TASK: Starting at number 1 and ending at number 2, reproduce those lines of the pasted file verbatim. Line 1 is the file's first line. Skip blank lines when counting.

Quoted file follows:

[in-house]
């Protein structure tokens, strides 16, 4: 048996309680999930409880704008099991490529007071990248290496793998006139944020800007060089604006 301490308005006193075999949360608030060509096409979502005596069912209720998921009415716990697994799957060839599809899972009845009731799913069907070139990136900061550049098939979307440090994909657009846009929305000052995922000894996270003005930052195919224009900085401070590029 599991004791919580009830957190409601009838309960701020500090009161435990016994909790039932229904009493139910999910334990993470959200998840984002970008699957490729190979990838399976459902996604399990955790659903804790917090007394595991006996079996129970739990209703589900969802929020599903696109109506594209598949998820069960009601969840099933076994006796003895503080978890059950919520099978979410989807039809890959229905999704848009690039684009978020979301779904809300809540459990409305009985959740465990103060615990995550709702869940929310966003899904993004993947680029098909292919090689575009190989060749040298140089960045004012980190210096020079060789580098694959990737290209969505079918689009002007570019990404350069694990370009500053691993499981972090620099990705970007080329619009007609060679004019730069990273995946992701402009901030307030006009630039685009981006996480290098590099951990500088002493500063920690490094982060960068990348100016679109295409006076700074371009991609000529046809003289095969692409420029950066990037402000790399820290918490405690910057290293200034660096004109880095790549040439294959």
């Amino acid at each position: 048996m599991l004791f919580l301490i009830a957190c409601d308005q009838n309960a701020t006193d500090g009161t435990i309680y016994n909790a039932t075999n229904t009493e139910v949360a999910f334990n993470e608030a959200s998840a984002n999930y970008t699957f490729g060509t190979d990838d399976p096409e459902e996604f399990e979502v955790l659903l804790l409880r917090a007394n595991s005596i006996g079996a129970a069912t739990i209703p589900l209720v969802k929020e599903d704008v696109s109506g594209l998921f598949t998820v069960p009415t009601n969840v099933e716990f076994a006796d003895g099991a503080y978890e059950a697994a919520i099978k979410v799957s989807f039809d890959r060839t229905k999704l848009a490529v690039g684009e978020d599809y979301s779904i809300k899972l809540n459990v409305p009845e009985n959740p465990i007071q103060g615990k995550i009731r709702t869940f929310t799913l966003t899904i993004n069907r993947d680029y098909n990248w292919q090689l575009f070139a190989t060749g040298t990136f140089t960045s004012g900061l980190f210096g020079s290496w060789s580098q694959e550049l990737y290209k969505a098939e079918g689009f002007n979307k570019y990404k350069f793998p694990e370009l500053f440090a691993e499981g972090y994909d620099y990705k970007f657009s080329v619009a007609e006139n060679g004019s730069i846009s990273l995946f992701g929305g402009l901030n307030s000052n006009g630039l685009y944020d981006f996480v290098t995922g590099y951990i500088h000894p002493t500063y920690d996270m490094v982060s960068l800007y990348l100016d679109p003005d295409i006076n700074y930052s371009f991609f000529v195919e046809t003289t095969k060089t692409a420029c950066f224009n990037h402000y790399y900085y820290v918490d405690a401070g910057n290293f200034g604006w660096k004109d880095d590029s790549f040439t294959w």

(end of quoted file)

[in-house]
């Protein structure tokens, strides 16, 4: 048996309680999930409880704008099991490529007071990248290496793998006139944020800007060089604006 301490308005006193075999949360608030060509096409979502005596069912209720998921009415716990697994799957060839599809899972009845009731799913069907070139990136900061550049098939979307440090994909657009846009929305000052995922000894996270003005930052195919224009900085401070590029 599991004791919580009830957190409601009838309960701020500090009161435990016994909790039932229904009493139910999910334990993470959200998840984002970008699957490729190979990838399976459902996604399990955790659903804790917090007394595991006996079996129970739990209703589900969802929020599903696109109506594209598949998820069960009601969840099933076994006796003895503080978890059950919520099978979410989807039809890959229905999704848009690039684009978020979301779904809300809540459990409305009985959740465990103060615990995550709702869940929310966003899904993004993947680029098909292919090689575009190989060749040298140089960045004012980190210096020079060789580098694959990737290209969505079918689009002007570019990404350069694990370009500053691993499981972090620099990705970007080329619009007609060679004019730069990273995946992701402009901030307030006009630039685009981006996480290098590099951990500088002493500063920690490094982060960068990348100016679109295409006076700074371009991609000529046809003289095969692409420029950066990037402000790399820290918490405690910057290293200034660096004109880095790549040439294959």